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Spiritual Scribblings:
A brief history of spirit-guided writing and art
by Liz Campbell

Psychics and mediums over the last 150 years have moved well beyond the simple rappings and table shiftings to serious communication with the dead. Indeed, a number of so-called mediums have produced both art and writings, courtesy of their channels. I suppose one must applaud their honesty” in not taking credit for the work of others, they nonetheless have almost uniformly benefited monetarily from the generous dictation of their spiritual guides. The following is a compilation of just a few of these. Note that the spiritual guides appear unwilling to warn their hosts of impending danger. Thus several have met untimely ends.

1871: Emma Hardinge Britten (1823-99) received The Principles of Spiritualism from Robert Owen (1771 - 1858) after he passed to spirit (died). If you’re going to write a how-to book, it’s probably best to get it from the horse’s mouth, so to speak.

1975: David Duguid (1832-1907) This Glasgow medium was most famous for oil painting of landscapes, produced in total darkness and at an amazing speed, supposedly independently of his hands. Not content with painting, his spirit guide was also moved to writing, and through Duguid dictated a remarkable book, Hafed, Prince of Persia.

1889: Mrs. A. W. Verrall (1859-1918) It’s always useful to ally oneself with the famous. After the death of F. W. H. Myers (1834-1901) whose celebrated book Human Personality and its Survival of Bodily Death  is acknowledged as a classic by believers, Verrall produced hundreds of scripts in automatic writing which often contained matter of supernormal interest. In 1906 she published an analysis of her scripts.

1892: William T. Stead (1849-1912) discovered that he had the gifts of spirit-controlled handwriting. He was a well-known editor, and a nationally famous figure for his great fight against the White Slave Traffic and the prostitution of children. Unfortunately, his spirit guide missed the boat when it neglected to tell him not to board the Titanic in1912.

1903: Mrs. Holland (a pseudonym) had written automatic poetry since 1893 and on a few occasions obtained messages from a deceased friend. In 1903 she read Myers’ Human Personality and in September of the same year she began automatic writing systematically. The entities who came through in her scripts claimed to be Edmund  Gurney and F. W. H. Myers himself (he was a very busy spirit).

1911: The Bangs Sisters, Misses Elizabeth S and May E Bangs, of Chicago, Illinois claimed gifts of above board, independent writing in broad daylight (mostly on slates), and independent drawing and painting; all forms of fully developed clairvoyance, materializations, and direct voices, but their most wondrous and spectacular phenomena advertised on their business card: Life-sized spirit portraits a specialty. Their trickery was exposed and their technique reproduced by others, but they continue to be cited as remarkable mediums. It’s interesting that spiritual painting has all but disappeared—probably because such primitive tricks would not fool modern audiences.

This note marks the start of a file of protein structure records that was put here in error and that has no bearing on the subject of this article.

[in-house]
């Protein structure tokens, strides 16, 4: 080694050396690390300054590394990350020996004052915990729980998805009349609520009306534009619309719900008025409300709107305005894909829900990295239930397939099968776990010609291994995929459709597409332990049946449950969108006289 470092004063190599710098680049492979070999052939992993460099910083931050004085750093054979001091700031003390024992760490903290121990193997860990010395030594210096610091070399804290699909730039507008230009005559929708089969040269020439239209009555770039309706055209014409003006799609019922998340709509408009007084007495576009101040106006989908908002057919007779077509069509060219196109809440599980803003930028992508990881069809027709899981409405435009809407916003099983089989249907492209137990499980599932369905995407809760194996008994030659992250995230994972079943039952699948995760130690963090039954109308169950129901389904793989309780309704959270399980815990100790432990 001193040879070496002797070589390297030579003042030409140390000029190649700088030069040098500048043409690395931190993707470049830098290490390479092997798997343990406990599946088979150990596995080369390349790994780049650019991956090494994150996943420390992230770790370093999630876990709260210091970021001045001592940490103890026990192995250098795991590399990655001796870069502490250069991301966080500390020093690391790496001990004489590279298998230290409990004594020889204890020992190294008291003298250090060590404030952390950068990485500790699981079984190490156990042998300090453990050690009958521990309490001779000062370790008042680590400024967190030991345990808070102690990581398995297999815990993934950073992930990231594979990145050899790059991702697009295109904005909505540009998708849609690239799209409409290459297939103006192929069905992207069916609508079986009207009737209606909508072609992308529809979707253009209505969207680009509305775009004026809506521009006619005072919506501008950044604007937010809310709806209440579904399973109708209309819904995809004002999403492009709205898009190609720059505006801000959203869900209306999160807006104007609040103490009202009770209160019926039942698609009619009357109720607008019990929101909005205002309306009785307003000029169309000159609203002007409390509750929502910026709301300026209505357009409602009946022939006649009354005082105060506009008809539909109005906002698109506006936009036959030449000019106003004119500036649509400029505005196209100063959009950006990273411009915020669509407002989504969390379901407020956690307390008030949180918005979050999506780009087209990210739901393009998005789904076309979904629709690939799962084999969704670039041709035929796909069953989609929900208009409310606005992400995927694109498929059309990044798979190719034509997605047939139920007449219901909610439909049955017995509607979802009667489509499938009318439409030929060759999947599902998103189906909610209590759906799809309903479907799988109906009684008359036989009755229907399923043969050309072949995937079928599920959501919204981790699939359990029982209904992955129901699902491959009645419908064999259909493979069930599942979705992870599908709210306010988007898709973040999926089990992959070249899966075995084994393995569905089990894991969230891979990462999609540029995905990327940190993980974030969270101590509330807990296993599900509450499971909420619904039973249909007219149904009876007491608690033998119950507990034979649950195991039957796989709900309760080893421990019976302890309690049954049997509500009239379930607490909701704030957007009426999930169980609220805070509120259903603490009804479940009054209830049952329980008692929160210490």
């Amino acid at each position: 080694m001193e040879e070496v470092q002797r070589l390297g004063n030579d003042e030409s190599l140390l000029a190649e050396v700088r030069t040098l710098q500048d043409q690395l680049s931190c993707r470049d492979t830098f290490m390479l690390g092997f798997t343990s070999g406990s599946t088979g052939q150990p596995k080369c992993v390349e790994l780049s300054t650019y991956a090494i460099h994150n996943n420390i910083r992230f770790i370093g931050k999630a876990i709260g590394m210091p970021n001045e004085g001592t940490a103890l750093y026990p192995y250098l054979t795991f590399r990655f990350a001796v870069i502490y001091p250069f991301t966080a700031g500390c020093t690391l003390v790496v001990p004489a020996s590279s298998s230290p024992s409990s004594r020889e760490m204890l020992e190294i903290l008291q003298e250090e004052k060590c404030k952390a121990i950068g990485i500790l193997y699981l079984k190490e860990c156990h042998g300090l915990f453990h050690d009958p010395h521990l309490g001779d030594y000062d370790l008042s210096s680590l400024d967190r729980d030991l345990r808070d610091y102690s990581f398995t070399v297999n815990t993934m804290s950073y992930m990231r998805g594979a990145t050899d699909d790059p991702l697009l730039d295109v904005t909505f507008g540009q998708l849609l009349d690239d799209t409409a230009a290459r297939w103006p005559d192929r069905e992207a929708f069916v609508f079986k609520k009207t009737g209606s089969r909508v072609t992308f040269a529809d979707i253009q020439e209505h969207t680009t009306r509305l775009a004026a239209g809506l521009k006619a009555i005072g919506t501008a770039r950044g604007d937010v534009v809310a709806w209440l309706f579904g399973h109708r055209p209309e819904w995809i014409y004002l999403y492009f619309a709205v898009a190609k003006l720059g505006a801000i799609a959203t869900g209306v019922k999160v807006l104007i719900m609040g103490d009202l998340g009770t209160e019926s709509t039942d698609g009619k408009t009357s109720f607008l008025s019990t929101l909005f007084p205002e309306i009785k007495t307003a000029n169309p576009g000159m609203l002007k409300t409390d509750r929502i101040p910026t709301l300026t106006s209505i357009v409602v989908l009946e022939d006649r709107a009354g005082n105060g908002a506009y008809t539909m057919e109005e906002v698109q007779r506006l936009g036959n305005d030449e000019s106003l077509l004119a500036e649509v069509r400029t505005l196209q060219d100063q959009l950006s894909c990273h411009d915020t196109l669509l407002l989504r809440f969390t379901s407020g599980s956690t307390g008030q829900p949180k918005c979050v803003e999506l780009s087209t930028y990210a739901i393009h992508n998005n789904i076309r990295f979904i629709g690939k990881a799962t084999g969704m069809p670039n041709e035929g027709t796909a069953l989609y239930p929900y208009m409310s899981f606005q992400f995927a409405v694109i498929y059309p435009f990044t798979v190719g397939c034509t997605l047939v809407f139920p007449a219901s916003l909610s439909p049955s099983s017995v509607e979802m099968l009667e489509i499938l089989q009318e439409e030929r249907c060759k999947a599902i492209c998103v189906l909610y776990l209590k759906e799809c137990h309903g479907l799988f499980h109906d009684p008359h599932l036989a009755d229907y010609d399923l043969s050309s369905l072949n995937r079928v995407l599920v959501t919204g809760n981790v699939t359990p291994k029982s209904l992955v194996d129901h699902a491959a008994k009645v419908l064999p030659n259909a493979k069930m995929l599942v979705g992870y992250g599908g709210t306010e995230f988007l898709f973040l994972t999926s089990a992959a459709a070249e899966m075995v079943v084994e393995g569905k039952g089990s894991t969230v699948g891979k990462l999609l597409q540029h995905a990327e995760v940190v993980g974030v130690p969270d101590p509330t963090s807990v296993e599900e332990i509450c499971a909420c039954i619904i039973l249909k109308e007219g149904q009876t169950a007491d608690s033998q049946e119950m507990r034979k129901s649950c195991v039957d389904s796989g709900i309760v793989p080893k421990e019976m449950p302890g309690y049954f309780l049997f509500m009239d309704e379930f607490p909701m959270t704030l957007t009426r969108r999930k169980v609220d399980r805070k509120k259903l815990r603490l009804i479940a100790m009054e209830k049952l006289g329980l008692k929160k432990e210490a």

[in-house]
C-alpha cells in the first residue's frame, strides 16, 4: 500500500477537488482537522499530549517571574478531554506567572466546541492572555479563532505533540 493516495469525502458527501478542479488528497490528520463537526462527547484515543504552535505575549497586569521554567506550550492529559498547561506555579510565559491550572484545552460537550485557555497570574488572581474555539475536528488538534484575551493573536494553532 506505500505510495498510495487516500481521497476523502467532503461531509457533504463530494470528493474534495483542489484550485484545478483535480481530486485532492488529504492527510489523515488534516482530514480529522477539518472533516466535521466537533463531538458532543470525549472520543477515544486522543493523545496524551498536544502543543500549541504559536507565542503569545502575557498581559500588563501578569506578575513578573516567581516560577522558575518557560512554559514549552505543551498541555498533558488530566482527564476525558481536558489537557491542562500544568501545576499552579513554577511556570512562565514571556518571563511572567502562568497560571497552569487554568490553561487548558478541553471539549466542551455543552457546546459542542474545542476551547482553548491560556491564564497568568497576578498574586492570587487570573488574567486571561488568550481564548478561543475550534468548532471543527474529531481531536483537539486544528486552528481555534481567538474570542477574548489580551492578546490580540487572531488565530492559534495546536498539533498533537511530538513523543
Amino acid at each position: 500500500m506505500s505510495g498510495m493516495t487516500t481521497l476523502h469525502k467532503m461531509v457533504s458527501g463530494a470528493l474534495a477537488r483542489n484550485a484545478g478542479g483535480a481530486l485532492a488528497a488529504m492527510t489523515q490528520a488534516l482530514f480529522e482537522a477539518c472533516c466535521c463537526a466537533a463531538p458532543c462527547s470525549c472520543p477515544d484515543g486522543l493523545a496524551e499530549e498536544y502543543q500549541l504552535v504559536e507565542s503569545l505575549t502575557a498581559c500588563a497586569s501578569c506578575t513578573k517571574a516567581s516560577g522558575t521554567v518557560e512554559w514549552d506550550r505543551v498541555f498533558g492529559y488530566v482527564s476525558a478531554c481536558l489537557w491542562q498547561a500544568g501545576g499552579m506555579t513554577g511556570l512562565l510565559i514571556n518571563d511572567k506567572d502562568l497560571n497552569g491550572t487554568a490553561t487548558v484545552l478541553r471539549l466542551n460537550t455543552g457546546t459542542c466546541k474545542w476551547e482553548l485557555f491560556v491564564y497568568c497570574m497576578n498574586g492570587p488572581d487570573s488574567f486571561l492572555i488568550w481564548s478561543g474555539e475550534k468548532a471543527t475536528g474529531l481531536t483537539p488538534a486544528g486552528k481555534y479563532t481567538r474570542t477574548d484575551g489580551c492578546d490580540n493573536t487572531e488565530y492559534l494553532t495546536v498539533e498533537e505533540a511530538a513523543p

1913: Pearl Curran was the medium through whom the books of Patience Worth were produced. Initially she spelled out the letters on a ouija board. Later she spoke the letters aloud as they tumbled into her mind. Patience Worth said she had lived in Dorsetshire, England in either 1649 or 1694. She spoke in archaic fashion, using words like “thee” and “thou”. Mrs. Curran apparently travelled and read little, and her education was limited, but her literary output under the influence of Patience Worth was prodigious—a total of about 400,000 words over 20 years, including personal messages, nearly 5,000 poems, a play, many short works and several novels that were published to critical acclaim. No one seems to have questioned how it was that Patience, who lived in a much more restrictive time, was so very well travelled and educated.

1920: Rev. G. Vale Owen (1869-1931) a Church of England clergyman developed spirit controlled writing. A whole series of articles produced in this manner was published in the Weekly Despatch in 1920 and made a profound impression. In consequence, he was persecuted by his Ecclesiastical superiors and resigned from the Church, which may not have been a bad thing. He managed a much more substantial living writing and conducting lecture tours of Britain and America. His Life Beyond the Veil (five volumes) has become a Spiritualist classic.

1923: Geraldine Cummins began to receive theological communications alleged to emanate from Phillip the Evangelist, Cleophas and F. W. H. Myers (told you he was a busy little bee). She never studied theology or kindred subjects and ordinarily her writing was apparently very slow. In her automatic writing the speed was remarkable. On March 16, 1926, she managed to speed up to 1,750 words in one hour and five minutes. Apparently Phillip, Cleophas and the ubiquitous Myers were all fast talkers.

1947-2001: Coral Polge was one of Britain’s best known psychic artists. Through the use of her mediumship, she created “portraits” of people in spirit. She also wrote a book, Living Spirits. But an appearance on David Frost’s television show, when she drew spiritual pictures of two people related to audience members, didn’t produce much enthusiastic response from the relatives.


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